When will there be a harvest for the world?

Thinking Anew

 

Tagore, the Bengali poet, has a poem I had gone a-begging, in which a beggar tells his tale. He sees the king’s golden chariot approaching and is excited because he thinks his luck may be about to change. The king alights from his carriage with a big smile, holds out his hand to the beggar and asks “What have you got for me?”

The beggar’s face falls, as he had expected to be the recipient of alms, not the giver. He roots in his bag and produces the smallest grain of corn he can find, reluctantly placing it into the king’s hand.

At the end of the day, the beggar empties out his bag, to find that the smallest grain has been transformed into pure gold. It dawns on him that he has reaped what he has sown, and he begins to weep. If only he had given his king everything, what a wonderful world it would be!

It is the season of harvest in our churches. In our church, instead of golden sheaves and garden produce, our harvest offerings consist of packets and tins for the local food banks. Nothing without a printed sell-by date please!

The innocence of past harvest festivals is gone, and we cannot help talking (or at least thinking) about the degradation of our planet – of pesticides and intensive farming, eroded top-soil and uncontrollable wildfires, the growing heap of species becoming extinct. “And for all this, nature is never spent”, as poet Gerard Manly Hopkins famously wrote. “There lives the dearest freshness deep down things.”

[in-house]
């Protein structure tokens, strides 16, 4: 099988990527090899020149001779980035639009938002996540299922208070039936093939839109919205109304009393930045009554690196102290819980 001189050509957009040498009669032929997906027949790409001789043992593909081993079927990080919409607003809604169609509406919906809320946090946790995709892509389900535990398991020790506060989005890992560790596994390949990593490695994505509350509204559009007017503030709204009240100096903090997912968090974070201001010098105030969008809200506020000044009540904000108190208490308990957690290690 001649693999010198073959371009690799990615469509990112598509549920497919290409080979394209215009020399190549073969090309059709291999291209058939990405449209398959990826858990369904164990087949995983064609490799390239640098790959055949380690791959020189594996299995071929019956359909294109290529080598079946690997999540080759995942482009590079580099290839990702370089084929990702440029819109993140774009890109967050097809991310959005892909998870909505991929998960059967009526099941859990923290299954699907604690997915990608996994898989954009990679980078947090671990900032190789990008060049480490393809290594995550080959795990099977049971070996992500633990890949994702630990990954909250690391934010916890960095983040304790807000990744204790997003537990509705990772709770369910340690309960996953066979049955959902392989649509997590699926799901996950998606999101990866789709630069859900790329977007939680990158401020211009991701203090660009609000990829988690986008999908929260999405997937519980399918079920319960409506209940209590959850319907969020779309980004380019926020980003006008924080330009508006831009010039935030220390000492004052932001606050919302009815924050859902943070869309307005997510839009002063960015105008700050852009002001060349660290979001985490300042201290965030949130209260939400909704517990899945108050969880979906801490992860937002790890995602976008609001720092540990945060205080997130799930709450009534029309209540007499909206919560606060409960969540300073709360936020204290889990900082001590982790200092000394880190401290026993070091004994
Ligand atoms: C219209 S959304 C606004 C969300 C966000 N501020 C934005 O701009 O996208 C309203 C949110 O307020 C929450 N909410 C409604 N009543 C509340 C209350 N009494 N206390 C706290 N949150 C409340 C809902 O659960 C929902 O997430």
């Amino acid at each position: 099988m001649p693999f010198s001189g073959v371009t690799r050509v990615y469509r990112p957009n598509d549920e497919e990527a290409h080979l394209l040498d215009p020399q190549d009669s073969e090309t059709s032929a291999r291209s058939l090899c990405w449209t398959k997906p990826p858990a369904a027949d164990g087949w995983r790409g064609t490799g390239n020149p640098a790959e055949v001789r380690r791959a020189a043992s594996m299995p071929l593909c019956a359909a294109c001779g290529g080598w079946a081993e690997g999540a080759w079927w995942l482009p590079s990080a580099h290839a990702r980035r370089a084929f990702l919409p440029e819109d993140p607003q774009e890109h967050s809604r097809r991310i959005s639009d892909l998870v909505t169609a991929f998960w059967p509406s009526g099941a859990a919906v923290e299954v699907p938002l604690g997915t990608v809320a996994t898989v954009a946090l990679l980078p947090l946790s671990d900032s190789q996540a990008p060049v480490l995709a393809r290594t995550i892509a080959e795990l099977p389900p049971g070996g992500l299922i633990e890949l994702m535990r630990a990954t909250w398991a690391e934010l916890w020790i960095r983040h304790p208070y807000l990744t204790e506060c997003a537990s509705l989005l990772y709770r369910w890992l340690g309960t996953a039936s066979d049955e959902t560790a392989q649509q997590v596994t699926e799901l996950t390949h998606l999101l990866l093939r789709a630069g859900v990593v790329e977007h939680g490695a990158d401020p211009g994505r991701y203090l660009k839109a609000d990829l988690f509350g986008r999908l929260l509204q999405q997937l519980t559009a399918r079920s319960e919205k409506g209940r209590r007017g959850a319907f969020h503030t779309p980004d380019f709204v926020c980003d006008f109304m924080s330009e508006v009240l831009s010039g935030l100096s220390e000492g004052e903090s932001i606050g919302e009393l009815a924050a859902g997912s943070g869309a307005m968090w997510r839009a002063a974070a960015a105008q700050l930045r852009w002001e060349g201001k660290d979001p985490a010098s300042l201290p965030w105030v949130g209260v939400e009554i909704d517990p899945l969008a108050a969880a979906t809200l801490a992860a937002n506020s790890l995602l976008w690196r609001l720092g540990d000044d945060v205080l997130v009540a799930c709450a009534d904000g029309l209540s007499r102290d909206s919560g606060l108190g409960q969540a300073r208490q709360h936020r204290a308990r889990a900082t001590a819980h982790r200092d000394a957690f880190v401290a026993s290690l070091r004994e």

Nature is indeed supremely resilient, and will flame out wherever she gets a chance. Perhaps humankind is the least successful part of nature (even though we dominate) because we have so dangerously misunderstood our place in the scheme of things. Without a shift in world-view we can see clearly now that the future looks bleak for human beings.

Yet a culture of gratitude, generosity, and solidarity with the whole earth should come naturally to us, as people of faith. We hold a fundamental belief in the abundance of God’s creation. Not only is there enough for everyone’s needs, there is plenty. Our problems stem from greed, from the sorry fact that 20 per cent of the world owns 80 per cent of the world’s resources. In our small corner of the world we are awash with excess, over-producing and wasting obscene millions of tonnes of food every year. Last month in the UK, 800,000 doses of expired Covid vaccine were destroyed, while many countries go without.

The Bible – both Testaments – is crammed with realistic, practical, wisdom around money and the distribution of wealth. A helpful principle widely practised is the giving away of a fixed percentage of our income. A fixed percentage is a good start because it means that the more we have, the more we give – win/win. The world is full of money, and it all belongs to God.

One of my sons is a Deliveroo rider, and he has taken on the wholesome practice of giving away 10 per cent of everything that he earns. Sometimes this may be a fiver, other weeks a tenner, it varies from week to week. He enjoys deciding where he is going to donate. Sometimes WaterAid. Perhaps a homeless charity. Occasionally a Youtuber who deserves support.

And he finds (as so many have found before him) that the secret lies in giving first. If we have anything at all, we have enough to give. The Bible describes this “giving first” approach as the “first fruits” of the Harvest – the first of the grain, the first of the oil, the first of the wine. It establishes a healthy, creative, grateful flow. On the other hand, calculating first if we have enough for our needs and giving out of what is left invites a scarcity mentality.

The beggar in Tagore’s poem tragically misses his opportunity to step into the grace of giving everything to his king, and who can blame him? Yet we know we can never out-give God. When we give him back what is already his, we become abundantly rich, often in ways so beautiful that we don’t even think about measuring them.

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